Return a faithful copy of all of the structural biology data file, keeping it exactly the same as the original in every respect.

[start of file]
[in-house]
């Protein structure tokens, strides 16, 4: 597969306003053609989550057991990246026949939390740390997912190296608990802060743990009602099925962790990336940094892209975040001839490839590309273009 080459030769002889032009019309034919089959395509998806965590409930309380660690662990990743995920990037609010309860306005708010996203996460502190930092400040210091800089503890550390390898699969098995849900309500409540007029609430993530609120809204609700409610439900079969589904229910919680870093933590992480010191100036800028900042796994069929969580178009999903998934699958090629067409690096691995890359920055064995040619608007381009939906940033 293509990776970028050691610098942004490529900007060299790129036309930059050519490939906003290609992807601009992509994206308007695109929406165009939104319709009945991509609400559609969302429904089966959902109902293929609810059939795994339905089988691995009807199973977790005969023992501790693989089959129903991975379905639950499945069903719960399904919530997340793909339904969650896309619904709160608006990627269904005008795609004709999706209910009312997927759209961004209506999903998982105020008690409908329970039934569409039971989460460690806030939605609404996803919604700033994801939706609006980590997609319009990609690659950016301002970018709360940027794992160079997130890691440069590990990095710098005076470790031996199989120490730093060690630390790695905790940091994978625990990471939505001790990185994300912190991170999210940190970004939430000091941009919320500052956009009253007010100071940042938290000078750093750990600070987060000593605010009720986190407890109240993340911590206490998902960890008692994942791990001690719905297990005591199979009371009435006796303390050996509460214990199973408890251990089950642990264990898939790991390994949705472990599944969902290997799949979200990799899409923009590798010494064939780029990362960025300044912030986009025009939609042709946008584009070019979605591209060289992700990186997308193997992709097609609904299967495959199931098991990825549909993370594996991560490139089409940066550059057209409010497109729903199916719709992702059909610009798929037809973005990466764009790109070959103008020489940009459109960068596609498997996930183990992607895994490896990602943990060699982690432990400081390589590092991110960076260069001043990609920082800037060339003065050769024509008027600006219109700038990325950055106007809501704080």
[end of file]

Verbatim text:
[in-house]
């Protein structure tokens, strides 16, 4: 597969306003053609989550057991990246026949939390740390997912190296608990802060743990009602099925962790990336940094892209975040001839490839590309273009 080459030769002889032009019309034919089959395509998806965590409930309380660690662990990743995920990037609010309860306005708010996203996460502190930092400040210091800089503890550390390898699969098995849900309500409540007029609430993530609120809204609700409610439900079969589904229910919680870093933590992480010191100036800028900042796994069929969580178009999903998934699958090629067409690096691995890359920055064995040619608007381009939906940033 293509990776970028050691610098942004490529900007060299790129036309930059050519490939906003290609992807601009992509994206308007695109929406165009939104319709009945991509609400559609969302429904089966959902109902293929609810059939795994339905089988691995009807199973977790005969023992501790693989089959129903991975379905639950499945069903719960399904919530997340793909339904969650896309619904709160608006990627269904005008795609004709999706209910009312997927759209961004209506999903998982105020008690409908329970039934569409039971989460460690806030939605609404996803919604700033994801939706609006980590997609319009990609690659950016301002970018709360940027794992160079997130890691440069590990990095710098005076470790031996199989120490730093060690630390790695905790940091994978625990990471939505001790990185994300912190991170999210940190970004939430000091941009919320500052956009009253007010100071940042938290000078750093750990600070987060000593605010009720986190407890109240993340911590206490998902960890008692994942791990001690719905297990005591199979009371009435006796303390050996509460214990199973408890251990089950642990264990898939790991390994949705472990599944969902290997799949979200990799899409923009590798010494064939780029990362960025300044912030986009025009939609042709946008584009070019979605591209060289992700990186997308193997992709097609609904299967495959199931098991990825549909993370594996991560490139089409940066550059057209409010497109729903199916719709992702059909610009798929037809973005990466764009790109070959103008020489940009459109960068596609498997996930183990992607895994490896990602943990060699982690432990400081390589590092991110960076260069001043990609920082800037060339003065050769024509008027600006219109700038990325950055106007809501704080």